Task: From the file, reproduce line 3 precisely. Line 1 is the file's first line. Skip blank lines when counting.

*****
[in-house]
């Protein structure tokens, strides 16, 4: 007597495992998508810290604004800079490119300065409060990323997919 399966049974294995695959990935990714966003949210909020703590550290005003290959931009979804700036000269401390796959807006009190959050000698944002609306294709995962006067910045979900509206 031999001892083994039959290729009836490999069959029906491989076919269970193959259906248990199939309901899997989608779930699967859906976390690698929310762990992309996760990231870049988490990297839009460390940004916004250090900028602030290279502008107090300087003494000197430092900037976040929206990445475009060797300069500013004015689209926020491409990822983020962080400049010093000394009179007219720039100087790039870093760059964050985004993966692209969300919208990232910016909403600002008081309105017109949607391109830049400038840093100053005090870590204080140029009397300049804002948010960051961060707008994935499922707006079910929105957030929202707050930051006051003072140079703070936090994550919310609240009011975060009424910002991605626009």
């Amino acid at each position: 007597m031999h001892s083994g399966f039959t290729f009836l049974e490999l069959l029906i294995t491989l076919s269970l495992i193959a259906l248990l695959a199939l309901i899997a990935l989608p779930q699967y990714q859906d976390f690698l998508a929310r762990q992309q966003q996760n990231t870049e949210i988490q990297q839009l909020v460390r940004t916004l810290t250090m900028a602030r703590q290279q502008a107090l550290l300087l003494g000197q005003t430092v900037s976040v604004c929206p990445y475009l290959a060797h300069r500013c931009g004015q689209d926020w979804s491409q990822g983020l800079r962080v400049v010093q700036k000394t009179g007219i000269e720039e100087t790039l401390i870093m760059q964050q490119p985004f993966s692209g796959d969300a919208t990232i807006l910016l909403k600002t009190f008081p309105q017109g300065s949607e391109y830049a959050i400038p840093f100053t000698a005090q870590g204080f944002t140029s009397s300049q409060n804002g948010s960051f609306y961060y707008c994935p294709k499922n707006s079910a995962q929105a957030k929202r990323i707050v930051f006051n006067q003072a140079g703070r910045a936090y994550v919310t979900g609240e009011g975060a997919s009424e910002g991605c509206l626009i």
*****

């Amino acid at each position: 007597m031999h001892s083994g399966f039959t290729f009836l049974e490999l069959l029906i294995t491989l076919s269970l495992i193959a259906l248990l695959a199939l309901i899997a990935l989608p779930q699967y990714q859906d976390f690698l998508a929310r762990q992309q966003q996760n990231t870049e949210i988490q990297q839009l909020v460390r940004t916004l810290t250090m900028a602030r703590q290279q502008a107090l550290l300087l003494g000197q005003t430092v900037s976040v604004c929206p990445y475009l290959a060797h300069r500013c931009g004015q689209d926020w979804s491409q990822g983020l800079r962080v400049v010093q700036k000394t009179g007219i000269e720039e100087t790039l401390i870093m760059q964050q490119p985004f993966s692209g796959d969300a919208t990232i807006l910016l909403k600002t009190f008081p309105q017109g300065s949607e391109y830049a959050i400038p840093f100053t000698a005090q870590g204080f944002t140029s009397s300049q409060n804002g948010s960051f609306y961060y707008c994935p294709k499922n707006s079910a995962q929105a957030k929202r990323i707050v930051f006051n006067q003072a140079g703070r910045a936090y994550v919310t979900g609240e009011g975060a997919s009424e910002g991605c509206l626009i």